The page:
At the same time let this be a message to the little North Korean fat boy that Donald Trump is not Hussein Obama.
The mad men of Tehran have tried to go nuclear and it’s not a matter of if they will, but when.
The Iranians mullahs are every bit as evil as and twisted as Assad and his backers.
Below, what’s left of the bottom of a Syrian jet following the use of a MOAB on a hardened bunker in Syria.
If the United States is serious about dealing with ISIS and al Qaeda and the weapons of mass terror they supply to jihadists worldwide, then the first strike by a coalition of peace-loving countries must be ready to go.
Most of the most moderate countries in the Middle-East view Iran as a pest whose acquisition of nuclear weapons would lead to a nuclear arms race within the entire region, predictably leading to an apocalypse.
It is no secret that the arrangements with Tehran signed by John Kerry and the Iranian government were likely one of the words agreements made in U.S. History.
Iran had no intentions of allowing for IAEA peacekeeping teams to monitor their activity.
On the evening of Thursday, April 6, Washington time, President Donald Trump ordered the US military to respond to the Assad regime’s recent use of chemical weapons which had “choked out the lives of helpless men, women, and children.” In so doing, the US launched 59
In so doing, the US launched 59 Tomahawk Land Attack Cruise Missiles at the Shayrat Airfield in Homs belonging to the Syrian government.
The strikes, according to a Pentagon press statement, were delivered from two US destroyers stationed in the Eastern Mediterranean.
According to a more recent Department of Defense evaluation, “20 percent of Syria’s operational aircraft” were wrecked by the strike.
To date, international reactions have been somewhat predictable. US partners and allies in the Middle East, such as Israel and Saudi Arabia, endorsed the kinetic action. Conversely, government officials from the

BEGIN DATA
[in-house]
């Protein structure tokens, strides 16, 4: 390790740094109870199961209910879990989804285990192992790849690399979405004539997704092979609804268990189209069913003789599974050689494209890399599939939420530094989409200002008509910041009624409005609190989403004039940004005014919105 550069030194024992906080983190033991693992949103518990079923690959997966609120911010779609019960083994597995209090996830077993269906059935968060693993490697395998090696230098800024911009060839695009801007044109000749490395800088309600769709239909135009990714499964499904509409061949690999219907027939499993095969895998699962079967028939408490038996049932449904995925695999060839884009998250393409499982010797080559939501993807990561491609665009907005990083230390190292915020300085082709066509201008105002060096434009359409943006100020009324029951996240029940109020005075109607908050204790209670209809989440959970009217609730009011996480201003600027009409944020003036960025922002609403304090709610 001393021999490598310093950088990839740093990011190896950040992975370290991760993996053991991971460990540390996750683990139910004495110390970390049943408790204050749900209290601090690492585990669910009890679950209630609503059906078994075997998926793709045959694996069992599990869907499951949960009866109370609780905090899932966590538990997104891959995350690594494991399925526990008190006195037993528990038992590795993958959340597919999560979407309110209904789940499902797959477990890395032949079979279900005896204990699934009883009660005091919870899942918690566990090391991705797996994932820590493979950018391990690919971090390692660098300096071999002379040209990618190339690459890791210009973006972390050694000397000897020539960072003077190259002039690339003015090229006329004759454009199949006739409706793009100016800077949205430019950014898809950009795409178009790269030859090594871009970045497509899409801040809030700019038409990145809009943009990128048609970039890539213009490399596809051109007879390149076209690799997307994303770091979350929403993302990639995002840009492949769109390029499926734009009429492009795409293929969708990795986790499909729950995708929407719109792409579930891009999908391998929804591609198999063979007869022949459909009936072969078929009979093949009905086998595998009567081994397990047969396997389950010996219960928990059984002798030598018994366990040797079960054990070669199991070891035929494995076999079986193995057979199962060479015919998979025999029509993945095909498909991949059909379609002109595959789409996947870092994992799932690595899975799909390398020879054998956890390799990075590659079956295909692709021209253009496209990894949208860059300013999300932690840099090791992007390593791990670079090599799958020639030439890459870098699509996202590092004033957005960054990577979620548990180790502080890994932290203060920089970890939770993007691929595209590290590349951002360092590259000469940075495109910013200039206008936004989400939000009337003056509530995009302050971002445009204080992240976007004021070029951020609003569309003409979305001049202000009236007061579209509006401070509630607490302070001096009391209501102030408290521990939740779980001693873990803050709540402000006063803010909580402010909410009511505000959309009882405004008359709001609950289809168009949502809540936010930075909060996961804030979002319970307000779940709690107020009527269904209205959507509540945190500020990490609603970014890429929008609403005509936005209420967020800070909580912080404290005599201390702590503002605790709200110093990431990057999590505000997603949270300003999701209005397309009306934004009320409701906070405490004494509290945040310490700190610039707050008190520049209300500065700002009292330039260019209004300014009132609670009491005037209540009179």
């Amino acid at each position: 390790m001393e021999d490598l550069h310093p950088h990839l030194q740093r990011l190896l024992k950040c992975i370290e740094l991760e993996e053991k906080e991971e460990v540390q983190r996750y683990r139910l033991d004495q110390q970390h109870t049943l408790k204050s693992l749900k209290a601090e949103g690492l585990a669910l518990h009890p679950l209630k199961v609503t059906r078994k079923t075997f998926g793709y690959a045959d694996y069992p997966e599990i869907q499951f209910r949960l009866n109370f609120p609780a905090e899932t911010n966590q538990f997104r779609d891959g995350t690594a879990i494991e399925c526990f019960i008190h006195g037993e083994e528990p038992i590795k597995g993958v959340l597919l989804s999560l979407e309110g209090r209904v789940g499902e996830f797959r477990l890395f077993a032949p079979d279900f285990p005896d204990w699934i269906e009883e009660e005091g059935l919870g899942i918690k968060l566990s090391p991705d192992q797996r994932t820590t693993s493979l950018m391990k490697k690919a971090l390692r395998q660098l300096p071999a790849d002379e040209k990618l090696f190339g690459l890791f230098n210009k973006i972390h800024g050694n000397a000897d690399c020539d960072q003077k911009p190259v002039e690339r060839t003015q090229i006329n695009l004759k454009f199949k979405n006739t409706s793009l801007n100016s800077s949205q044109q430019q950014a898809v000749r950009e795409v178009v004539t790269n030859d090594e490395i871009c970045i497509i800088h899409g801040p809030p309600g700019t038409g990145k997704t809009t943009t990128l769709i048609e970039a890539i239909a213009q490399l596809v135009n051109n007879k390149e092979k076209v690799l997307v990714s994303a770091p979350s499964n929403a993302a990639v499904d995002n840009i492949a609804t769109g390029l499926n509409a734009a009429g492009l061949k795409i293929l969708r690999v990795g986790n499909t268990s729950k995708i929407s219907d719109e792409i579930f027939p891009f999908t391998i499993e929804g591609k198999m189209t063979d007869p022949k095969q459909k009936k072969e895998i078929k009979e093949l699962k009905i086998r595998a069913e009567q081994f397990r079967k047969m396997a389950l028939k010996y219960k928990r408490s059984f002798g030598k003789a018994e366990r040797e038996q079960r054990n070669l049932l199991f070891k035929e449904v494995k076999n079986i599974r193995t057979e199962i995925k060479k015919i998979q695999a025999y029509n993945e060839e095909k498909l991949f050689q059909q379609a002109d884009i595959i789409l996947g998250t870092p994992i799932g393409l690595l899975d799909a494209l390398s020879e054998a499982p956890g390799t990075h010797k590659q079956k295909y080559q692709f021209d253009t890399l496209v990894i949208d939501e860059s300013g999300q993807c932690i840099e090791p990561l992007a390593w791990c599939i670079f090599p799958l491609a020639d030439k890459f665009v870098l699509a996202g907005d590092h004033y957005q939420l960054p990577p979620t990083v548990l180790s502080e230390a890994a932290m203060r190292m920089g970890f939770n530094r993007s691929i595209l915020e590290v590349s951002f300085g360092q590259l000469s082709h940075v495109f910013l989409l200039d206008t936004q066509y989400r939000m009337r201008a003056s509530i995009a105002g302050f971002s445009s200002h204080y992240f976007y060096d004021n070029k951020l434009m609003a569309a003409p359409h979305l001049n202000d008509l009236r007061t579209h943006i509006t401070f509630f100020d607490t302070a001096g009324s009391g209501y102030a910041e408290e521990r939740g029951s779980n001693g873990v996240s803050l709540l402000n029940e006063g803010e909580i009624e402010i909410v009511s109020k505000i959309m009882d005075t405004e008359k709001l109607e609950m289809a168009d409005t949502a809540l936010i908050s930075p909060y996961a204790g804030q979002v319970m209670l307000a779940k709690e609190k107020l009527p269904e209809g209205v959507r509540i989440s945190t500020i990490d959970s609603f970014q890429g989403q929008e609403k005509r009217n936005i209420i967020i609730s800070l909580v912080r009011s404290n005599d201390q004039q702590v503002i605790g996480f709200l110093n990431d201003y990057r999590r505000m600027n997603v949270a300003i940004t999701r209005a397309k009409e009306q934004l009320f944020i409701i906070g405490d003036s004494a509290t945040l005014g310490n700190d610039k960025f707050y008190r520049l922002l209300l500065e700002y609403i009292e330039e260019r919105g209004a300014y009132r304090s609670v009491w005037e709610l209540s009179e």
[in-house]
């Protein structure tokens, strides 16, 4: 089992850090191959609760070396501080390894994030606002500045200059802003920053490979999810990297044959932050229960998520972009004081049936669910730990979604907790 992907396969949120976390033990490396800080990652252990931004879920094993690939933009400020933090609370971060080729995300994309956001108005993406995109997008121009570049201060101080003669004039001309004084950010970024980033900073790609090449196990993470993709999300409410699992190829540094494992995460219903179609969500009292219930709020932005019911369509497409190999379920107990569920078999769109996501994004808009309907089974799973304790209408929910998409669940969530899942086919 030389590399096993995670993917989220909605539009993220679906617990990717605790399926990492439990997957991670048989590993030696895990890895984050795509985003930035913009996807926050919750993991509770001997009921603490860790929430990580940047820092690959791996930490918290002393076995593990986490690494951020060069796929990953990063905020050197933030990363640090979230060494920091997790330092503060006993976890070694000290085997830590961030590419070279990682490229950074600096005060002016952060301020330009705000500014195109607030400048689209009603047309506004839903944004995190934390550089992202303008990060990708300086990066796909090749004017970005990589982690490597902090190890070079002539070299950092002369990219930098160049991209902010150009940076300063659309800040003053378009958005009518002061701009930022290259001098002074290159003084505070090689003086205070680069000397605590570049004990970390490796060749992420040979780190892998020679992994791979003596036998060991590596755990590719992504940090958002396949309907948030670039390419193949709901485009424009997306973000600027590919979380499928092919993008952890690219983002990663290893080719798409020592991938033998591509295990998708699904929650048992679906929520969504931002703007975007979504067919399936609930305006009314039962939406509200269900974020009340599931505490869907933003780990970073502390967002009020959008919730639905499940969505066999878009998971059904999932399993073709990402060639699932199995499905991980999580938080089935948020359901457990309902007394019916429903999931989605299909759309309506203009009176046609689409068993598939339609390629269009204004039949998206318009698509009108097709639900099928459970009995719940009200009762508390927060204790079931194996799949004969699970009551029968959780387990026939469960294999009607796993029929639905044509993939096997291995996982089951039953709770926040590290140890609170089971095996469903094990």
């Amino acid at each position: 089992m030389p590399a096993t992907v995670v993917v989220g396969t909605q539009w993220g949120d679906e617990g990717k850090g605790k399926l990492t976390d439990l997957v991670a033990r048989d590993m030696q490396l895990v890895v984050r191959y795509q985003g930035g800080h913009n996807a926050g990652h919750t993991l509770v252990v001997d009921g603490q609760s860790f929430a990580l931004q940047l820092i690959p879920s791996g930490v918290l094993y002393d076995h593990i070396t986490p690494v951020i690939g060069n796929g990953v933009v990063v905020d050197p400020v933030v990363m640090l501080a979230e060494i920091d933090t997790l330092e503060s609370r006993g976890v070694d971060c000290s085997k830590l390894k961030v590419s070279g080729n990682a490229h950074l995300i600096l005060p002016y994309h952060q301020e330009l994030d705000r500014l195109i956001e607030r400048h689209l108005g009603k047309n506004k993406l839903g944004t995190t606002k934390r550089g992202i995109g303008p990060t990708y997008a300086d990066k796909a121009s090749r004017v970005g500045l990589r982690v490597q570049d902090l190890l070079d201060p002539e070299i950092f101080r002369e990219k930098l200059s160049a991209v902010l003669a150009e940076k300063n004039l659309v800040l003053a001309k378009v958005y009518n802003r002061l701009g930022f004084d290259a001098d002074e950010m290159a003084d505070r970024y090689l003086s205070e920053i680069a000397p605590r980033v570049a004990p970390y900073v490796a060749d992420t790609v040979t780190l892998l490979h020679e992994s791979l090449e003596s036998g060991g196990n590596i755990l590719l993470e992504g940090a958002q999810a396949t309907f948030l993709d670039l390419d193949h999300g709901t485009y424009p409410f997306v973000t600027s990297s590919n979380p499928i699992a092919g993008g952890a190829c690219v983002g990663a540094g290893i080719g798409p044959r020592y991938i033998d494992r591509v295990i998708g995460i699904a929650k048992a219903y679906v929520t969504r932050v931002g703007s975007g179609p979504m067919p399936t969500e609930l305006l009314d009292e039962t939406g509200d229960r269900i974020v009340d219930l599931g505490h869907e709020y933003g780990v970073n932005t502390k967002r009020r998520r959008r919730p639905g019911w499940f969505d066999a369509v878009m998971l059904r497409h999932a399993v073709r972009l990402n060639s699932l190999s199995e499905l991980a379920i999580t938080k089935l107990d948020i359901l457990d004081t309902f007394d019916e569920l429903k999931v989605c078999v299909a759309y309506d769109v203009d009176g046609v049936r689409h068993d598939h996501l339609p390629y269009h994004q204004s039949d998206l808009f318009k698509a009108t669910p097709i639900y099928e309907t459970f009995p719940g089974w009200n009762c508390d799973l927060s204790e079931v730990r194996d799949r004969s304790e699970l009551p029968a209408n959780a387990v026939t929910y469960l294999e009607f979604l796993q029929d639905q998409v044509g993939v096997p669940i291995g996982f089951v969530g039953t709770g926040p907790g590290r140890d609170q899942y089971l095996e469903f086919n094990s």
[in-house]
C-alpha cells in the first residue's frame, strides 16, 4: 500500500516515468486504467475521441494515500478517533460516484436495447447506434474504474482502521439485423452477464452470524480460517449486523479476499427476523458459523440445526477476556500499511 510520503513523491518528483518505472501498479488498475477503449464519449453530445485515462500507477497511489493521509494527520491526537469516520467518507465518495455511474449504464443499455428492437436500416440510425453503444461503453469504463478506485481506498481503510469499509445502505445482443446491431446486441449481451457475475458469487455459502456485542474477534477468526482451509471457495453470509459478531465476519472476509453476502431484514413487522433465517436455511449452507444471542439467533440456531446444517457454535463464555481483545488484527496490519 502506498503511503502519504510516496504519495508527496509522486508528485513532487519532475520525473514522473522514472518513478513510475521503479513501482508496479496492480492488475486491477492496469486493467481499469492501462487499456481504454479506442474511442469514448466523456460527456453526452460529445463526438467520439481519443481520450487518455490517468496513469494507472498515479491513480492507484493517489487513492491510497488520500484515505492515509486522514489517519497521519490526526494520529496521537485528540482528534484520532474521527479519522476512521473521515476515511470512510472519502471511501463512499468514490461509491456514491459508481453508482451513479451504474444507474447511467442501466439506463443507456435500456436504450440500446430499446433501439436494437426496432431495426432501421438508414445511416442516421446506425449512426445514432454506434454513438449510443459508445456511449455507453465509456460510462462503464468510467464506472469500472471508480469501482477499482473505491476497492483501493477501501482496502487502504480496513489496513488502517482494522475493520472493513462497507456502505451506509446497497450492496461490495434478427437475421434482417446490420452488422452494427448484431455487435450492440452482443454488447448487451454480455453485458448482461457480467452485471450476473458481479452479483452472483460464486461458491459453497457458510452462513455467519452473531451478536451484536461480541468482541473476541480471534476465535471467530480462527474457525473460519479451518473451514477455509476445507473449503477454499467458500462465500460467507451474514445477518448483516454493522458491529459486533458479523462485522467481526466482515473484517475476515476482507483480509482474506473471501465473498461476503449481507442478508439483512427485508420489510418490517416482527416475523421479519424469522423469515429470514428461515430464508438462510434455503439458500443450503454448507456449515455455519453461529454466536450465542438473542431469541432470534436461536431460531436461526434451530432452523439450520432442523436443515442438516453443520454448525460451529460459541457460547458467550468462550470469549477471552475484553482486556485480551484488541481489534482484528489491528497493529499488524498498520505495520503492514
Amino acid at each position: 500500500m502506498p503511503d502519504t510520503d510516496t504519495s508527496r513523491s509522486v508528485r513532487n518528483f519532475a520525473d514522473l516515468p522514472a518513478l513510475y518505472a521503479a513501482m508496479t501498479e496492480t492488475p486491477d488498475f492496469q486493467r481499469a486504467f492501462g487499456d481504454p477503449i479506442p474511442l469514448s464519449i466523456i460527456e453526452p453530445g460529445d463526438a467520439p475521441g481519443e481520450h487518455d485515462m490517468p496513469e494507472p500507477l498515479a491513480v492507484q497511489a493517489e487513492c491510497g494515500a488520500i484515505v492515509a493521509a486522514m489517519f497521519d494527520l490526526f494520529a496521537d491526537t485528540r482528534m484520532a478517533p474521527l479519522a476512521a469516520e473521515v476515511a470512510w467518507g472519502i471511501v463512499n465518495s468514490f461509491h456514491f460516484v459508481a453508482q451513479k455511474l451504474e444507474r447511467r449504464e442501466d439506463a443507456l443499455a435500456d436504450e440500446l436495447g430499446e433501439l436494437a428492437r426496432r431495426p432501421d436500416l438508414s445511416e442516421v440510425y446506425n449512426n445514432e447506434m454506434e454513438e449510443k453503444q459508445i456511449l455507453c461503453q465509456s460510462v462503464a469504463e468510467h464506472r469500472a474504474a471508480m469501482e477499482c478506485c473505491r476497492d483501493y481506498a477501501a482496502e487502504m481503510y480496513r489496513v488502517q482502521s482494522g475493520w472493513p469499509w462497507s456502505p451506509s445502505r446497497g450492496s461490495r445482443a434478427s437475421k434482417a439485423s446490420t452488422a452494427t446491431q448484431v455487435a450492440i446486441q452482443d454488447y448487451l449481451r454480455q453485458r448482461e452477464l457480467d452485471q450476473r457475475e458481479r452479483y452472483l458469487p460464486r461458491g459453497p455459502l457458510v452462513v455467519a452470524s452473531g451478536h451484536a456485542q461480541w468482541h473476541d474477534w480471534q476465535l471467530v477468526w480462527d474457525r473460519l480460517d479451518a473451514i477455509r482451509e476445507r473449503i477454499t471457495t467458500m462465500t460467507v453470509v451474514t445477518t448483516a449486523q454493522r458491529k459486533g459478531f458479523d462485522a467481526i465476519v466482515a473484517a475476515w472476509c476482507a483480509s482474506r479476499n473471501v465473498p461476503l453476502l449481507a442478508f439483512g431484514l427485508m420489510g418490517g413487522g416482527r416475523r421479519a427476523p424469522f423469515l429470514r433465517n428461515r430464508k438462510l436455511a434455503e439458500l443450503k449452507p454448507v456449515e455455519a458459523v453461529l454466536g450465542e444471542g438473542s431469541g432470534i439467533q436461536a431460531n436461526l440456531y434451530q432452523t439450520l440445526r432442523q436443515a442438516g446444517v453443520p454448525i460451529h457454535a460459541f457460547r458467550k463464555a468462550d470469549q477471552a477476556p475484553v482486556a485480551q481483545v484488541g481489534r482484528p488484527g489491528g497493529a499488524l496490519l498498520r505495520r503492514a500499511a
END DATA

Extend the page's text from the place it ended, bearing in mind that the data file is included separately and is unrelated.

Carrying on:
Conversely, government officials from the Syrian Arab Republic and the Islamic Republic of Iran admonished the move.
Such censures nonetheless provide insight into Iran’s framing of the war in Syria, as well as the methods of argumentation Iran has long used to support the Assad regime. As always, vitriolic anti-Americanism featured prominently in Tehran’s diplomatic response.
As always, vitriolic anti-Americanism featured prominently in Tehran’s diplomatic response.
Iran’s Supreme Leader, Ayatollah Seyyed Ali Khamenei, called the strike a “strategic mistake.”
He also ominously warned that the US was about “to repeat their past mistakes” in the region.
“Former American officials created DAESH or helped it, and current American officials are in a state of strengthening DAESH or groups like it,” he alleged.
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The conspiracy theory that the US has had a hand in the creation of the Islamic State is as old as the group itself and is a narrative both favored and promoted by regime elites in Tehran.
Over time it has even made itself manifest in elements of the Iranian population. On April 8, part of the headline above the fold on the front cover of the hardline Kayhan newspaper, whose editor-in-chief is a close Khamenei confidant – read: “America formally stood beside DAESH.”
Several other Iranian officials also framed American involvement in the region as a boost to such groups.
Seyyed Hossein Taghavi-Hosseini, the spokesperson for the Iranian parliament’s hawkish National Security and Foreign Policy Committee exclaimed:
“The truth is that the Americans and some regional countries which are supporters of terrorism and terrorist groups were defeated in the Syrian arena, the Americans entered to revive the terrorists and develop a support umbrella for them.”
Taghavi-Hosseini’s comments are designed to alter international public opinion.
Should Taghavi-Hosseini’s erroneous narrative go unchecked, Iran, along with its Russian partners, could more aggressively look to offer themselves as guarantors of the regional order.
Alaeddin Boroujerdi, the Chairman of the same parliamentary committee, cited themes about perceived US desperation in his post-strike commentary.
He told members of the Iranian press that, “The recent American action in Syria is indicative of the defeat of the statesmen and government of this arrogant country in the region and in the world.”
Despite the obvious imbalance in ability, Iranian officials have often sought to position themselves as more adept than the US in the region, whom they accuse of being in retreat and decline.
While Iran’s military assistance has been critical in the form of money, men, and munitions to the Assad regime, Iran lacks the conventional military power to project force in the region and had to rely on tried and true asymmetric methods.
For conventional force projection, Iran has turned to another state: the Russian Federation.